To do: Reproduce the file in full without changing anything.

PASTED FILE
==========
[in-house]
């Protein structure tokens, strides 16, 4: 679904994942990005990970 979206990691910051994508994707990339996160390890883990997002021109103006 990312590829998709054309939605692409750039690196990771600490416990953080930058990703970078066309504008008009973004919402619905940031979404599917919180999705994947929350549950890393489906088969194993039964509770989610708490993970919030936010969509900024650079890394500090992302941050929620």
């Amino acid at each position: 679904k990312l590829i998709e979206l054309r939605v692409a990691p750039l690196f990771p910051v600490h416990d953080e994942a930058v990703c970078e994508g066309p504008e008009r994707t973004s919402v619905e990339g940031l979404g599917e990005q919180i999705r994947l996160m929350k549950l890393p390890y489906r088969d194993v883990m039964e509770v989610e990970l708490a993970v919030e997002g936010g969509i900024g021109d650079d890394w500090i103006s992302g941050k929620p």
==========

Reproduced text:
[in-house]
């Protein structure tokens, strides 16, 4: 679904994942990005990970 979206990691910051994508994707990339996160390890883990997002021109103006 990312590829998709054309939605692409750039690196990771600490416990953080930058990703970078066309504008008009973004919402619905940031979404599917919180999705994947929350549950890393489906088969194993039964509770989610708490993970919030936010969509900024650079890394500090992302941050929620």
């Amino acid at each position: 679904k990312l590829i998709e979206l054309r939605v692409a990691p750039l690196f990771p910051v600490h416990d953080e994942a930058v990703c970078e994508g066309p504008e008009r994707t973004s919402v619905e990339g940031l979404g599917e990005q919180i999705r994947l996160m929350k549950l890393p390890y489906r088969d194993v883990m039964e509770v989610e990970l708490a993970v919030e997002g936010g969509i900024g021109d650079d890394w500090i103006s992302g941050k929620p």